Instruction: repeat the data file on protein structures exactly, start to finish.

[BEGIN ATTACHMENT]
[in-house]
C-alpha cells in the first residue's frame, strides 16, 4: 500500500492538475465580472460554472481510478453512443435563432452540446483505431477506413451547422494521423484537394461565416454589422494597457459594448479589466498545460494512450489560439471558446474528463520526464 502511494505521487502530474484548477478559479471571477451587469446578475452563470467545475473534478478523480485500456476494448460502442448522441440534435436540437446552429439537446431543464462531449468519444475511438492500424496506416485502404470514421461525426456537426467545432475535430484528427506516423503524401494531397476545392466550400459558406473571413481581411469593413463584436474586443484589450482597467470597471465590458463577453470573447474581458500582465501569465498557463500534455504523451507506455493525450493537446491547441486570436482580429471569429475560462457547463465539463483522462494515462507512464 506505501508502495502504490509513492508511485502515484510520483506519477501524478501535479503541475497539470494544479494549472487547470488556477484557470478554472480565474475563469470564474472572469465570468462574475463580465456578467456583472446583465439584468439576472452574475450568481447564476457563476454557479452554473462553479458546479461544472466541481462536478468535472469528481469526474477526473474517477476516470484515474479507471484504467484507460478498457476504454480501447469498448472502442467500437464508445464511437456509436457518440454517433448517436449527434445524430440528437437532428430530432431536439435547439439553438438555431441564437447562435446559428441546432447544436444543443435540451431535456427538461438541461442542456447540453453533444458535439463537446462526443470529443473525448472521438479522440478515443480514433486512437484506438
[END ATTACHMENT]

[in-house]
C-alpha cells in the first residue's frame, strides 16, 4: 500500500492538475465580472460554472481510478453512443435563432452540446483505431477506413451547422494521423484537394461565416454589422494597457459594448479589466498545460494512450489560439471558446474528463520526464 502511494505521487502530474484548477478559479471571477451587469446578475452563470467545475473534478478523480485500456476494448460502442448522441440534435436540437446552429439537446431543464462531449468519444475511438492500424496506416485502404470514421461525426456537426467545432475535430484528427506516423503524401494531397476545392466550400459558406473571413481581411469593413463584436474586443484589450482597467470597471465590458463577453470573447474581458500582465501569465498557463500534455504523451507506455493525450493537446491547441486570436482580429471569429475560462457547463465539463483522462494515462507512464 506505501508502495502504490509513492508511485502515484510520483506519477501524478501535479503541475497539470494544479494549472487547470488556477484557470478554472480565474475563469470564474472572469465570468462574475463580465456578467456583472446583465439584468439576472452574475450568481447564476457563476454557479452554473462553479458546479461544472466541481462536478468535472469528481469526474477526473474517477476516470484515474479507471484504467484507460478498457476504454480501447469498448472502442467500437464508445464511437456509436457518440454517433448517436449527434445524430440528437437532428430530432431536439435547439439553438438555431441564437447562435446559428441546432447544436444543443435540451431535456427538461438541461442542456447540453453533444458535439463537446462526443470529443473525448472521438479522440478515443480514433486512437484506438